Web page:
Forums » Ideas » Let's talk about unionizing and why it will/won't work and how we can get the word out to the massed about how WE feel about it.
I saw a comment today from a well meaning person that we should put up a HIT to start a union, or something of the like. I wanted to open up a cross-forum conversation here about unionizing and why it will or won’t work. I want to talk about the details and hash them out until we have a clear set of information on how unionizing would affect Turkers that we can direct these people to. Here are some ideas to start with:
Argument:We can’t afford dues. Counterargument: Amazon should pay our dues.
Argument: Laws in certain countries prohibit unionizing and it’s impossible to match a union up to the laws in countries where unions are legal, too. Counterargument: Great social movements have often been illegal.
Argument: There is no way to ensure that all Turkers are members (we don’t know who signs up on mTurk) Counterargument: Not all Turkers have to be members for it to represent the consensus. (I know, bad argument!)
Argument: There is no way to ensure all Turkers engage in actions (striking, etc.) Counterargument: Not all Turkers have to engage in actions for effectiveness (this is easy to argue against)
Argument: There is no way to know if we truly have consensus on votes (since we don’t know who Turks, we can’t say any vote is representative of the whole) Counterargument: We don’t need consensus to represent the “best interests” of Turkers
Argument: Turnover is so high that organizing Turkers would be next to impossible Counterargument: But forums, Dynamo, TO are already doing it.
Argument: Electing a representative likely incite fighting and other social issues in the community. Counterargument: Nothing important is easy!
Argument: Hourly wages don’t work on projects that take 5 minutes, become unfair for those who are faster at work, etc. Counterargument: Then we’ll set a minimum pay per HIT that is higher instead, like five cents. Countercounterargument: A higher minimum pay won’t work because requesters will just stick more work into a single HIT. Countercountercounterargument: Then we’ll figure out a way to limit the time a HIT takes based on pay. Countercountercountercounterargument: The slowest workers will benefit, but the fastest will actually lose money this way.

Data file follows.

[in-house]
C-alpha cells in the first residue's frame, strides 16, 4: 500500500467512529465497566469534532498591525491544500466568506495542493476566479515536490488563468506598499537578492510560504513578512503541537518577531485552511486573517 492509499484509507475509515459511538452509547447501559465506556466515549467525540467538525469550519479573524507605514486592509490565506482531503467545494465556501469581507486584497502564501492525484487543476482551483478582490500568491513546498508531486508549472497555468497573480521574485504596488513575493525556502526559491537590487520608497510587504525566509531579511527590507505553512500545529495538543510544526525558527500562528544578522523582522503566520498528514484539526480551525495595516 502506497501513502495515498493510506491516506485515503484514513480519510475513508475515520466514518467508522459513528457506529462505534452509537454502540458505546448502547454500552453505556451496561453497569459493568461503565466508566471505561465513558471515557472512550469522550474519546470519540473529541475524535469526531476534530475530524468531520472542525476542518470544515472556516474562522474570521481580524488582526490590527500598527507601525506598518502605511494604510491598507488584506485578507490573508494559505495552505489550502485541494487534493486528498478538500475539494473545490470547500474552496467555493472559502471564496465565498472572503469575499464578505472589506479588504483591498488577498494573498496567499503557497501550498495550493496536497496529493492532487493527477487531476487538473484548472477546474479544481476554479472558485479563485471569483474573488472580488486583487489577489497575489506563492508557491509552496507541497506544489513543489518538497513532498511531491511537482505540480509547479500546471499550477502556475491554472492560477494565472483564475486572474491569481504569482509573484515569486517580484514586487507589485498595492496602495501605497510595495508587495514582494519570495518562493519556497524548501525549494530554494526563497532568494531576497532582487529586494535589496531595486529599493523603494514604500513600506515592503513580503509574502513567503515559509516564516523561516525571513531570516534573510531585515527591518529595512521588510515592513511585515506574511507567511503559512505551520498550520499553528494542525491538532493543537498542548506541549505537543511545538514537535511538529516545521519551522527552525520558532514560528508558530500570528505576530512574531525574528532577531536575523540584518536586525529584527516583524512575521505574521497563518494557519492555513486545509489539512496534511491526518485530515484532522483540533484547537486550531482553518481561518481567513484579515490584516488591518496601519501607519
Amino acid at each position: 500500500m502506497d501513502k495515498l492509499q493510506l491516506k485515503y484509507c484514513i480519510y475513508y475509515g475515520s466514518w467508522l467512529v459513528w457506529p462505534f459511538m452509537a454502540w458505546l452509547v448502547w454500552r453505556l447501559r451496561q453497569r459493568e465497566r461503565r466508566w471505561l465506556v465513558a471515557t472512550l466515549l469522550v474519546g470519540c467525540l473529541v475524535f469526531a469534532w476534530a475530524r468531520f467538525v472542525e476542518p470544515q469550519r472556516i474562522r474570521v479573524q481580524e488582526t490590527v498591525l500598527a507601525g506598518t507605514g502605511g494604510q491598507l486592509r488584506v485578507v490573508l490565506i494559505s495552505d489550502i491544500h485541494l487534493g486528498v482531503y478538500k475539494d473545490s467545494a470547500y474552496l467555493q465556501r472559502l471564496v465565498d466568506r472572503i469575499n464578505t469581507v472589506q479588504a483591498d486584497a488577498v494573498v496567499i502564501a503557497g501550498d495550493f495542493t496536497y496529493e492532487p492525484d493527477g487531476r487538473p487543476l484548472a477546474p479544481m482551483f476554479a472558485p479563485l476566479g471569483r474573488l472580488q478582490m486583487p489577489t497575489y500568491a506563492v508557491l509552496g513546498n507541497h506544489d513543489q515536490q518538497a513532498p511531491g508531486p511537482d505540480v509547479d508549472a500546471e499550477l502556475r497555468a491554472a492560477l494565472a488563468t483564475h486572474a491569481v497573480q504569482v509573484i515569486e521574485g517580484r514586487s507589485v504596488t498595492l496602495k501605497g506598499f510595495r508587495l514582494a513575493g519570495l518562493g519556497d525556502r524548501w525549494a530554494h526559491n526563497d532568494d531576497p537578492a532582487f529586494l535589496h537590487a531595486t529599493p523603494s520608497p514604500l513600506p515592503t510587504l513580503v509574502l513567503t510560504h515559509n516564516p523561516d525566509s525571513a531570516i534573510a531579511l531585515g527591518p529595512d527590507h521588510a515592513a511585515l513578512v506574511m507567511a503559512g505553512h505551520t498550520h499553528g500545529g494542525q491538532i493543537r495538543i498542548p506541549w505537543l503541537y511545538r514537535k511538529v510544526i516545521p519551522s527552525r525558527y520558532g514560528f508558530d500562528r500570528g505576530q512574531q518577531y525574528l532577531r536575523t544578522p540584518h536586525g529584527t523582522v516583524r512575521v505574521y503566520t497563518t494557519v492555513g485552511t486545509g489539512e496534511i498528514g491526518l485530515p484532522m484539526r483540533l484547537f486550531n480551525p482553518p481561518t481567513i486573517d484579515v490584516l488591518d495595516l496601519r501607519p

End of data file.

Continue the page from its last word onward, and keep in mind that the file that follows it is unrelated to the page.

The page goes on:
Argument: Not all Turkers want to unionize. Counterargument: Not all women wanted the vote either, but it was still the right thing to do.
What I’d like to see come out of this is that we force these people who continually tell us what is right for us to TALK TO US before saying anything publicly. That means researchers, academics, journalists, and other do-gooders.
light_dragonfly, jittery_orangutan, wandering_bandicoot, and terrible_cat
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Thanks for opening up this discussion dark_bird_or_paradise, it’s going to be an interesting debate and I’m looking forward to hearing everyone’s thoughts on it.
My personal take on this is that we don’t have to solve all the problems of the world up front. For instance, there might not be a single specific rule by which we can ensure fair payment on all types of HITs, but that doesn’t mean that we can’t reach agreement on what is not fair and act on it.
I think a good way to take this discussion forward is by making sure we are all on the same page first. Dark_bird_of_paradise, as someone who initiated the discussion can you portray an image of a Turker union for us? How do you imagine people could register on it? Would they pay a fee? What are examples of scenarios that you can imagine of the union taking action? Of course I’m not saying you should have clear answers to all of these questions. I just want to make the idea of a union more tangible for myself and others who might join in the discussion.